Misreading the Quran to threaten the "South Park" guys

There's no general command to "terrorize the disbelievers"


Juan Cole
April 22, 2010 6:23PM (UTC)

This CNN report on the veiled threat made by an obscure, fringe American Muslim website against the creators of the "South Park" cartoon shows an extremist saying something completely untrue:

"Yunus Muhammad" says in the interview that the Quran instructs Muslims to "terrorize the disbelievers." It does no such thing. The Quran instructs Muslims to live at peace with non-Muslims who are at peace with them.

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The verse to which this individual referred was in the chapter of the Spoils (al-Anfal), 8:60:

Wa a`iddu lahum ma istata`tum min quwwatin wamin ribati 'lkhayli turhibuna bihi `aduwwa Allahi wa`aduwwakum

Which means, "Prepare against them all the power, and all the war horses that you can, whereby to strike fear into the enemies of God and your enemies."

The context of this verse is the Battle of Badr on March 17, 624 of the Common Era. In the 610s, the pagan Meccans had persecuted the new religion of Islam and ultimately chased Muhammad and the Muslims out of Mecca for preaching the one God. They took refuge in the nearby city of Yathrib, which became known as Medina (i.e., the City [of the Prophet]). The wealthy Meccan polytheists hoped to wipe Islam and the Muslims out, and fought skirmishes with them. The early Muslims riposted by raiding Meccan trading caravans, in hopes of weakening their foe economically. That March in 624, the Meccans sent out their best fighters to protect a caravan. A Muslim force more or less stumbled onto this expedition. Badr, named after a well south of Medina, was the first major battle between the two sides, and the Muslims won it, thus saving themselves from genocide.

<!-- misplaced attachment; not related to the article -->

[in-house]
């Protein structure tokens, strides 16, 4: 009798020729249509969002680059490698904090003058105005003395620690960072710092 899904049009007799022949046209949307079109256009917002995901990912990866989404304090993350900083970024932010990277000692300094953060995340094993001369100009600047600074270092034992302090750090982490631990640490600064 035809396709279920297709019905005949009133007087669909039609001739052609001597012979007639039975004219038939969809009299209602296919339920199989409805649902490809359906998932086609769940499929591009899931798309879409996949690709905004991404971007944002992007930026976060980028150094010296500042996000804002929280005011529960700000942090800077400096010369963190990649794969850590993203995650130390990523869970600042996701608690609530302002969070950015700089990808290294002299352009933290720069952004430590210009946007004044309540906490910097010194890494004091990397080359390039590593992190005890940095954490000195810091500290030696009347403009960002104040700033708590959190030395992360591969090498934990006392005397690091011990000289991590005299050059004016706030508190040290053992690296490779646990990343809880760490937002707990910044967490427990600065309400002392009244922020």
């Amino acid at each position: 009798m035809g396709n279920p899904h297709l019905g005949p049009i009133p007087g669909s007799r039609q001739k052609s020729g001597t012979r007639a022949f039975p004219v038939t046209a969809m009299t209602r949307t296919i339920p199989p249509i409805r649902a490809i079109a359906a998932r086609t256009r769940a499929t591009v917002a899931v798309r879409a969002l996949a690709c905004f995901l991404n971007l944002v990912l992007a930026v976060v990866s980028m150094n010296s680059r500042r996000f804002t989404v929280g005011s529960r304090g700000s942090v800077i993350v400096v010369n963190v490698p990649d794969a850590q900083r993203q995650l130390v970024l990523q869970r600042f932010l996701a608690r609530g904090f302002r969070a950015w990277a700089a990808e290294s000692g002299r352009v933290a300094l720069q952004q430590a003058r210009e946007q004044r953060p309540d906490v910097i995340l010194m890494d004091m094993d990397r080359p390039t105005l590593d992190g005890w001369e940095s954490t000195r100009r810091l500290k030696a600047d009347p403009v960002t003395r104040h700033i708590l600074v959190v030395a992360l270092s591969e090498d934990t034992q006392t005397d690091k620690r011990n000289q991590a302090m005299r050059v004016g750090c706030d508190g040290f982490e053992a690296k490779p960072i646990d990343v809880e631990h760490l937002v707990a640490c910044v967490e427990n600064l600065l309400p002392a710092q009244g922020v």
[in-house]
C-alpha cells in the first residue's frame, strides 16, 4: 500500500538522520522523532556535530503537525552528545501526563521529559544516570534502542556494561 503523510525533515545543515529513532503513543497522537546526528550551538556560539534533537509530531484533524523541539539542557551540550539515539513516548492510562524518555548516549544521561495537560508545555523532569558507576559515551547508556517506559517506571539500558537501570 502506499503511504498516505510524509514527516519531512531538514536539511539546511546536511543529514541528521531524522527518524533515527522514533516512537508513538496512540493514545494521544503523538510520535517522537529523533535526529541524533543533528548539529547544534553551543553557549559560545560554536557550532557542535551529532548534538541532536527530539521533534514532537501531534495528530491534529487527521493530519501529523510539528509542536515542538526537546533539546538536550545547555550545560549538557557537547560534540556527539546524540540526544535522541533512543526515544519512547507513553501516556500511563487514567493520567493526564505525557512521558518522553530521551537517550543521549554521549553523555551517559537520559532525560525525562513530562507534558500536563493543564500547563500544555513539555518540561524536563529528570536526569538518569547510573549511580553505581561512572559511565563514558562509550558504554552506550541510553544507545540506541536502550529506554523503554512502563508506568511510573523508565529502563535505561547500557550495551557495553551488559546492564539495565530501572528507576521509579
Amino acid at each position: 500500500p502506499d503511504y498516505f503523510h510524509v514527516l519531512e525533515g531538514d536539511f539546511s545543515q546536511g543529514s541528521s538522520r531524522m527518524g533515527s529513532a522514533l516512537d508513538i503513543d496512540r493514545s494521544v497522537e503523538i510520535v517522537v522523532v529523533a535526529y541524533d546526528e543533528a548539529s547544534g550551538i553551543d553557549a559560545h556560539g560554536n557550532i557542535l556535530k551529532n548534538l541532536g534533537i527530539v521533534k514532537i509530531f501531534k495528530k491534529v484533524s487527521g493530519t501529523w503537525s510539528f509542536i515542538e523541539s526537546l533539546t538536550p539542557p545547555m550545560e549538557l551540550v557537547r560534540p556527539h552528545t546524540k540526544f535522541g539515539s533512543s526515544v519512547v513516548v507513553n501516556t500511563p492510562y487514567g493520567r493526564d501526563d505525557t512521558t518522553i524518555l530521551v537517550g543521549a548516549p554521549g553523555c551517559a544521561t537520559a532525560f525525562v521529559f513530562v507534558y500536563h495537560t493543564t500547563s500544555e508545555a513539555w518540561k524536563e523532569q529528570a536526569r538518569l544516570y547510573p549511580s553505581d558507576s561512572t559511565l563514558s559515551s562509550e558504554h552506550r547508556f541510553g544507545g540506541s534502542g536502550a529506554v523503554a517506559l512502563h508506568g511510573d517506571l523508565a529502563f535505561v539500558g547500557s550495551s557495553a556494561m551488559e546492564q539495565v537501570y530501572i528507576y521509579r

So what the Quran is saying in 8:60 is that the Muslims should keep a stable of fighting steeds at the ready and let the Meccans know about it, to strike fear into the hearts of an enemy trying to wipe out them and their religion.

The verse does not command any act of "terrorism." It commands that Muslims attempt to forestall irrational violence against a Muslim state through deterrence. It is defensive in intent.

The verse does not say anything about mere 'disbelievers' or non-Muslims. It is warning of the designs of "enemies of God," i.e., militant and violent anti-Muslims. Moreover, there is no implication that Muslims should act as individuals or vigilantes. Medina was a city-state that the Prophet Muhammad ruled, and he gave the orders. Muslims could not just run off and attack whomever they pleased whenever they pleased. A duly constituted Muslim state was in charge of defense of the community.

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So unless Yunus Muhammad can find a group of armed individuals who aim at violently attacking Muslims en masse and trying to wipe out them and their religion, he should stuff a sock in it and go home.

In fact, trying to import terrorism into the Quran is an infinitely greater blasphemy than that of any Western cartoonist, and one would hope Muslim groups would get more upset about Yunus Muhammad and "Revolution Muslim" than about an irreverent American TV program.

Unfortunately, along with people with genuinely hurt feelings, there will be some cynical political forces that manipulate Muslim fundamentalists and will try to advance their agendas by taking advantage of this "South Park" controversy. (The show depicted the Prophet Muhammad in a bear suit to avoid showing him -- which is about as close as "South Park" gets to deference to religious feelings.)


Juan Cole

Juan Cole is collegiate professor of history at the University of Michigan. He runs a news and commentary webzine on U.S. foreign policy and progressive politics, Informed Comment. His new book, Muhammad: Prophet of Peace Amid the Clash of Empires (Nation Books), has just been published.

MORE FROM Juan Cole

Related Topics ------------------------------------------

Islam Religion South Park Terrorism

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